Here's an idea that's so halfbaked it couldn't stand on its own even if it tried. So how do you get it out to the adblogs? Stir up a little controversy! Controversy spreads like wildfire! This film was uploaded to youtube by jvmlbe Apr 12, 2011 on behalf of their client https://www.lullaland.net/, and so far it has a little over 4000 visits which isn't much over there.
Update The youtube video has been removed by the user. I'll just show it to you here. Dear JVMlbe, let me remind you that you're using other peoples intellectual property (as faked screenshots, no less) in a non-parody situation before you get on the phone to your lawyers about this.
Lullaland - Goodnight hashtag Case Study - (2011) It tells the story of a social media "campaign" that is, in short, a twitter-bot-spam. The bot responds to anyone that says #goodnight - a hashtag. People say goodnight on Twitter all the time, and bots respond to keywords and hashtag all the time too.
That's all well and good, but how do you get a thousand blogs to write about this?
Ivan of adsoftheworld notices that his blog is mentioned in the case study, but he never wrote about this case. Neither did any of the other blogs you see. He posts JVM fakes blogosphere feedback, and soon work that matters and everyone else is writing about it too. Me included.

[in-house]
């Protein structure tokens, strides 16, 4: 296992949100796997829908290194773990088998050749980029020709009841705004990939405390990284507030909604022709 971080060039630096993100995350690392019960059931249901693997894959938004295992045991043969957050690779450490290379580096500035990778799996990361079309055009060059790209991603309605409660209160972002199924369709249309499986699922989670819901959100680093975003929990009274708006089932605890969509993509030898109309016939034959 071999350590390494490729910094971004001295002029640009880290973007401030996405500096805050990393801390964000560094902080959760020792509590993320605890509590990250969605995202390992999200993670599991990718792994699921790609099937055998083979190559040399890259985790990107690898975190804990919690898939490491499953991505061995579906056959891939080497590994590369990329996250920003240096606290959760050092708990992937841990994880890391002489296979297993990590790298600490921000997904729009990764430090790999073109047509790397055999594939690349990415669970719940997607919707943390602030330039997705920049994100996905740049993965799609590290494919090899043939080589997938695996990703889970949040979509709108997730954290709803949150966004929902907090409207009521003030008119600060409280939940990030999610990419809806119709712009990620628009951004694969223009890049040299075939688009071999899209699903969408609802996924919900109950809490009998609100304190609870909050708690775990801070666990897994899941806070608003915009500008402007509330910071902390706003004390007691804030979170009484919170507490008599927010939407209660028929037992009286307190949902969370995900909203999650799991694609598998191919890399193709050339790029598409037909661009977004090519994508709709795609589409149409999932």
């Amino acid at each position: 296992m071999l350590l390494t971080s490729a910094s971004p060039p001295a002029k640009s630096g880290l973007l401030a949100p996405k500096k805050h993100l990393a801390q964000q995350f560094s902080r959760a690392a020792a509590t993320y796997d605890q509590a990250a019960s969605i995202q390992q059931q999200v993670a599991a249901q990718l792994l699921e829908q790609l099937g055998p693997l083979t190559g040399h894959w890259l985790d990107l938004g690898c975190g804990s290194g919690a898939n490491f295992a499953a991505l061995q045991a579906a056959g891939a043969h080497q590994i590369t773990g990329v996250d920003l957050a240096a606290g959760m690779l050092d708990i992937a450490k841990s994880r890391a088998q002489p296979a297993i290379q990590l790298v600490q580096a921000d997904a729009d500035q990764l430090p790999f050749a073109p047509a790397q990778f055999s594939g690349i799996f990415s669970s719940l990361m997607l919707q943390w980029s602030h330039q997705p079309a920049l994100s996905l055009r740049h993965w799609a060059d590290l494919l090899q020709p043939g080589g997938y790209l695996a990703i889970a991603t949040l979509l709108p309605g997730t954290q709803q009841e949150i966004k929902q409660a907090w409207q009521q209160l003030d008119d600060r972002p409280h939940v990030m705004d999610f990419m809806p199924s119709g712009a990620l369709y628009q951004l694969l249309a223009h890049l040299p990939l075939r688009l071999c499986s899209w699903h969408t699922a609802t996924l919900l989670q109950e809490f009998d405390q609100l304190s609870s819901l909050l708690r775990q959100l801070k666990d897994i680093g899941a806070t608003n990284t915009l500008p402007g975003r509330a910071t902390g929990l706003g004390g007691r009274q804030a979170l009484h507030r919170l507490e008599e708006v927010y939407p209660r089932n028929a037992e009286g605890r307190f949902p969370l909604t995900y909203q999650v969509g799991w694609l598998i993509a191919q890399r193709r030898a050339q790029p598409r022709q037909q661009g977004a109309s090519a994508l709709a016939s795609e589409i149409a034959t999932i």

I emailed the creator of the video on YouTube, but got no response. I don't mind to be honest. All publicity is good, but I think it's unfair towards the viewer who believes all this actually happened. What's your opinion?
And his reaction is his own. If I saw a fake screen dump of adland in a case study, I'm not sure how I'd react. But being a professional paranoid cynic, my gut reaction is: Oh, you're trying to make me write about this are you?
This story, after all, will ensure that everyone in the ad blog world spends an afternoon talking about a shit spambot "campaign."
Well played? I guess?
edit: Also, Fey & Co? faking? :P